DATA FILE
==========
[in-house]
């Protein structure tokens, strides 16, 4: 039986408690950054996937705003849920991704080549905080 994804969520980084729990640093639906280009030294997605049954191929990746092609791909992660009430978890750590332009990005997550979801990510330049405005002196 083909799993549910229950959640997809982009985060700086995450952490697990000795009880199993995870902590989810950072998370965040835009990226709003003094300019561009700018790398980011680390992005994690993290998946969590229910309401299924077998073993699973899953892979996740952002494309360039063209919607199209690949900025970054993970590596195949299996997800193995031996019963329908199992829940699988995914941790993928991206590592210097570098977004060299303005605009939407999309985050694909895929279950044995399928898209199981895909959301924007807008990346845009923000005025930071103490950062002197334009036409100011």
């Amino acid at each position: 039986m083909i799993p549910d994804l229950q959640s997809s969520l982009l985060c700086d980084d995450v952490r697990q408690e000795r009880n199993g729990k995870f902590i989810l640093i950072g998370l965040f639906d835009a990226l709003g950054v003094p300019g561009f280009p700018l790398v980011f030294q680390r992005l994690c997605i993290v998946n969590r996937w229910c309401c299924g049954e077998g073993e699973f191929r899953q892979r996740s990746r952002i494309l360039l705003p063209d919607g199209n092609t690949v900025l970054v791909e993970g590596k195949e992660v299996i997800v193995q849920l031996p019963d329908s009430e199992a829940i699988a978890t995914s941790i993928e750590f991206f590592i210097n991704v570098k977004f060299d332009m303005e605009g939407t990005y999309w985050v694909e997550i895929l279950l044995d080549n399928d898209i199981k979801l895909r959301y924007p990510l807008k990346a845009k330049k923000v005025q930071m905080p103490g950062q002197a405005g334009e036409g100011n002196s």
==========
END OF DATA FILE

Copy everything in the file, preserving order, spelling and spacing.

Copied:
[in-house]
């Protein structure tokens, strides 16, 4: 039986408690950054996937705003849920991704080549905080 994804969520980084729990640093639906280009030294997605049954191929990746092609791909992660009430978890750590332009990005997550979801990510330049405005002196 083909799993549910229950959640997809982009985060700086995450952490697990000795009880199993995870902590989810950072998370965040835009990226709003003094300019561009700018790398980011680390992005994690993290998946969590229910309401299924077998073993699973899953892979996740952002494309360039063209919607199209690949900025970054993970590596195949299996997800193995031996019963329908199992829940699988995914941790993928991206590592210097570098977004060299303005605009939407999309985050694909895929279950044995399928898209199981895909959301924007807008990346845009923000005025930071103490950062002197334009036409100011």
């Amino acid at each position: 039986m083909i799993p549910d994804l229950q959640s997809s969520l982009l985060c700086d980084d995450v952490r697990q408690e000795r009880n199993g729990k995870f902590i989810l640093i950072g998370l965040f639906d835009a990226l709003g950054v003094p300019g561009f280009p700018l790398v980011f030294q680390r992005l994690c997605i993290v998946n969590r996937w229910c309401c299924g049954e077998g073993e699973f191929r899953q892979r996740s990746r952002i494309l360039l705003p063209d919607g199209n092609t690949v900025l970054v791909e993970g590596k195949e992660v299996i997800v193995q849920l031996p019963d329908s009430e199992a829940i699988a978890t995914s941790i993928e750590f991206f590592i210097n991704v570098k977004f060299d332009m303005e605009g939407t990005y999309w985050v694909e997550i895929l279950l044995d080549n399928d898209i199981k979801l895909r959301y924007p990510l807008k990346a845009k330049k923000v005025q930071m905080p103490g950062q002197a405005g334009e036409g100011n002196s």